‘Over my dead body!’ Her mother’s voice broke over her like a dozen drops of poison. She added crudely; ‘eat your breakfast!’
Grown-up anger rose in Esme. It hurried up; scarlet red through her veins; paced through her soul and pulsed her head in titanic torment.
‘What’s the matter with you?’ She threw back her mother’s plague with an equal venom force. Cushions of air jumped wildly from the polished table and settled carefully about the women like ring-side judges. There was to be a showdown.
‘How dare you tell me not to see him? How dare you!’ I shall see him if I want to. Despite any of your objections.’ Her voice rained in furious continuation: ‘my god…we are hardly living in the Stone Age! This is the twentieth century, you know!’
I will not tolerate this radical talk at the breakfast table!’ Her expression was wide. Her mouth rugged. She was case hardened and her daughter would not speak to her in that way.
‘You will go to your bedroom. Emily will serve your breakfast there!’ Her face was raw, and bagging, and damaged.
‘I beg your pardon!’
‘I said; No!’
‘I’m aware of what you said…how dare you!’ her mother’s eyes were an iron-grey cold.
‘I won’t be treated like a child anymore – by you or anyone else!’ Esme flickered with an urban elegance. She looked at her mother with an edict that was unshakeable.
‘I will not have you picking up with any fleeting social riff-raff that just happens to come along. No, I will not. Certainly not! Constance pushed her shoulders back, forcing her head to greater haughtiness.
‘Charles is not social riff-raff!’ Esme’s voice exploded with such force over her mother that the haughtiness vaporized like some magician’s trick. ‘For a start his family is well-off! They are financiers and well respected.
‘Money lenders!’ scoffed her mother. Back-street tally-men; preying on the weak and unfortunate. I knew it! And us with only your poor father’s army pension to live on. He’ll drag us down to his level; you mark my words!’
‘Oh, for goodness sake! I can’t believe what I’m hearing. Where do you get these silly ideas from? And as for thinking the working class is unfortunate: you’ve never held that view before.’
‘I’ve been around a lot longer than you, my girl! You’ve had a privileged upbringing; an indulged schooling. I won’t allow…’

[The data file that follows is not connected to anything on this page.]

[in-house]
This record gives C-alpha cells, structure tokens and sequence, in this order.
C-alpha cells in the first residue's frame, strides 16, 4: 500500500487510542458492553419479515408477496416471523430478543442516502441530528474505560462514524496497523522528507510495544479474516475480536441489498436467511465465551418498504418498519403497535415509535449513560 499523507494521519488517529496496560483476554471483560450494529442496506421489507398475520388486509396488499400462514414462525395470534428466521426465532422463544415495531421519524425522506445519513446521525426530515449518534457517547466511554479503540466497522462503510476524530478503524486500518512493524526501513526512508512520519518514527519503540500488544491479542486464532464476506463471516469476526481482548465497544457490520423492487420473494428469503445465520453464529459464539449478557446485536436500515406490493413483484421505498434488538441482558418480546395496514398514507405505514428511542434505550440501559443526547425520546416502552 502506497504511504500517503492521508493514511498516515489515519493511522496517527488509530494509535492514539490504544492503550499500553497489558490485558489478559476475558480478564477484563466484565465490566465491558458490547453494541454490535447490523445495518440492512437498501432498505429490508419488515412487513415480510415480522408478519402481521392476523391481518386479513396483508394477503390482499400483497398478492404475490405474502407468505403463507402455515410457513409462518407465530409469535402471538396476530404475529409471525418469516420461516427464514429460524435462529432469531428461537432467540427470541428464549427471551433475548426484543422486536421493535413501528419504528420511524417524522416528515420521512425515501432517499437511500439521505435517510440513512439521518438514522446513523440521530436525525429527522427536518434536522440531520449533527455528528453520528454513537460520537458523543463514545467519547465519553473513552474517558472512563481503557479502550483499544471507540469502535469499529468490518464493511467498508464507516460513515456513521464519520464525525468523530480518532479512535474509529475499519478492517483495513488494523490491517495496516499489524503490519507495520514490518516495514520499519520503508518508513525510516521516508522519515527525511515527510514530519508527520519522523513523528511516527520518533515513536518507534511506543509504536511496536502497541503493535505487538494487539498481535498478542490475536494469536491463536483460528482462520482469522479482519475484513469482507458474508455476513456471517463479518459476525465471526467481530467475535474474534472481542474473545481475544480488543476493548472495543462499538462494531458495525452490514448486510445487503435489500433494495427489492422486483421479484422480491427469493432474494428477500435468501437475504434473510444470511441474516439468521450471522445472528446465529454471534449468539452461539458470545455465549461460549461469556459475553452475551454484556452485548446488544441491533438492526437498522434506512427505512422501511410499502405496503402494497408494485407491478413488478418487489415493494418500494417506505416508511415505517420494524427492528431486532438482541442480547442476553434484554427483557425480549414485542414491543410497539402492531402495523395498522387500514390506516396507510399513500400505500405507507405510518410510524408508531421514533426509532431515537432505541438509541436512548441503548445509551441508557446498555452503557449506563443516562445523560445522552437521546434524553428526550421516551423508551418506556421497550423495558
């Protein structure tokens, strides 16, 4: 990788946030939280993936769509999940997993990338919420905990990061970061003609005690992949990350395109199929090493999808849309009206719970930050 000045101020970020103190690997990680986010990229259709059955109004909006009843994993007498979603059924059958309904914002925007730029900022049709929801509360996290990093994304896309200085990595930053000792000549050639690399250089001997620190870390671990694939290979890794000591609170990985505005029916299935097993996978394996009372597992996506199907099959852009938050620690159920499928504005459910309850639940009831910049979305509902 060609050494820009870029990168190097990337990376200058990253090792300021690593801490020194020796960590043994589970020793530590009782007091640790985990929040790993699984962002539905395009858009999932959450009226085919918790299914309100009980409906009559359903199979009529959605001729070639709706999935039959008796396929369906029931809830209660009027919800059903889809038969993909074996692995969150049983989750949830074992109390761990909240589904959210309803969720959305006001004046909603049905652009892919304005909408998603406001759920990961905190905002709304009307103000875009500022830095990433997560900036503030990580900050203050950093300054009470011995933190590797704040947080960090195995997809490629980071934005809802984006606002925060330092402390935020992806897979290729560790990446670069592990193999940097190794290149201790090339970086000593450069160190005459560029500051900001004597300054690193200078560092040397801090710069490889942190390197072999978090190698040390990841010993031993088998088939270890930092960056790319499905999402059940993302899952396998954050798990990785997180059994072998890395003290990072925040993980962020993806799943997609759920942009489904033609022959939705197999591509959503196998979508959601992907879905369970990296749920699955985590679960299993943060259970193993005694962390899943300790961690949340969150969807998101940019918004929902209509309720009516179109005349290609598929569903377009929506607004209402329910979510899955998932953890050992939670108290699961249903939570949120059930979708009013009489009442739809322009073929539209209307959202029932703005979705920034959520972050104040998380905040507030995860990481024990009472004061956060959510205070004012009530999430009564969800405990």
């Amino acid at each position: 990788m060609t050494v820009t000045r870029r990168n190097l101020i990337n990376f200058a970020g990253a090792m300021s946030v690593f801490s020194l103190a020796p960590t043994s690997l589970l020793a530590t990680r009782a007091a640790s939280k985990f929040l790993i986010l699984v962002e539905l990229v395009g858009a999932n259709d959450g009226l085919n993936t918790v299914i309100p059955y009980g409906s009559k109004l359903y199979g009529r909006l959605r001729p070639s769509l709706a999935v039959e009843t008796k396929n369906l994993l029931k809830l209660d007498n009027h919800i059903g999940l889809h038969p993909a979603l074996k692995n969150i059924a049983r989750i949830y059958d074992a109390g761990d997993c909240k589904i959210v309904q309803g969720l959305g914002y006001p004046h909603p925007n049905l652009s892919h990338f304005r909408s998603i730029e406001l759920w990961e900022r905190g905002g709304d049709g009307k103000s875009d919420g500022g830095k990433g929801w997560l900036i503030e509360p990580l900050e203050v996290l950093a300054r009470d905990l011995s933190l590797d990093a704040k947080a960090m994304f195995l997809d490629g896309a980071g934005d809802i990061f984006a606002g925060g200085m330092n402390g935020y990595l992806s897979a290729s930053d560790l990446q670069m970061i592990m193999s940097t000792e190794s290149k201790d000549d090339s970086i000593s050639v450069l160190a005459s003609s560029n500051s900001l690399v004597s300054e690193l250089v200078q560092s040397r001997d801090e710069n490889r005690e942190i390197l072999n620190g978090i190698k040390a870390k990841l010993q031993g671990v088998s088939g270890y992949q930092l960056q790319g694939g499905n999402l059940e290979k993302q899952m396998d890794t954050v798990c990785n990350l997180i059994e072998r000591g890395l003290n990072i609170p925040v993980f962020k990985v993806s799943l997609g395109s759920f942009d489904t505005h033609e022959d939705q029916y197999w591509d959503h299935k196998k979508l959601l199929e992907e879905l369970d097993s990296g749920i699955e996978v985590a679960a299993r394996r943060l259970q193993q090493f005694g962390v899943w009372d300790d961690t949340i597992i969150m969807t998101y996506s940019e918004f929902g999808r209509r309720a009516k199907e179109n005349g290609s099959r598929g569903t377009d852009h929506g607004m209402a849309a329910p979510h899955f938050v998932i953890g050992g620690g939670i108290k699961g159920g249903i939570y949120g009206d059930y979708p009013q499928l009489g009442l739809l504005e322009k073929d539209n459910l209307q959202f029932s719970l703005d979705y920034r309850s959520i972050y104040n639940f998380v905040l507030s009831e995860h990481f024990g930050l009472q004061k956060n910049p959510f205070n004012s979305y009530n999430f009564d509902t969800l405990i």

‘It certainly was an indulged schooling’ interrupted Esme, ‘it came with down to earth sex lessons!’
‘There is no need to be disgusting. That’s all in the past now…and that episode in your life is best buried and forgotten.’ Her mother twitched nervously and looked very keenly at her daughter. Esme wondered if she had ever been told the real truth about the Deans’ affair; perhaps not, anyway, it was a meaningless pursuit by now. To win against her mother she would have to add a sweetener.
‘Charles has a motor car. An old Rolls Royce.’ Her words were pointed and humanitarian enough, she thought, to stir an interest.
Her mother was only mildly interested, and added with some venom; ‘he probably stole it!’ It was not going to be easy. Pretty was perhaps profane. Her mother was forming her own style of palsy.
‘He looked Bohemian to me. Almost certainly doesn’t wash his neck.’
‘A bohemian…washes…don’t be ridiculous mother!’
‘What’s his family name?’ her mother was rounding on another tack; observing her daughter’s belligerence with a careful eye.
‘Hepworth…he is Charles Hepworth!’ Esme replied decorously.
‘Never heard of it…he can’t be very well known!’
‘You’re being hideous mother. He wants to take me out. Show me his studio in Bayswater…and I shall go. There is nothing you or anyone else can do to stop me, so there!’ She slammed her glossy spoon into the simple fat porridge and pushed the bowl away in time for Emily to put down a plate of two small pork chops. She had remained settled in her work, knowing the fruits of Wentworth Hall were beginning to ripen in her friend.
‘You will only see him with my approval!’ fired Constance, but she realized she was going under. In her daughter’s eyes – George stared out at her with lovely captivating witchery.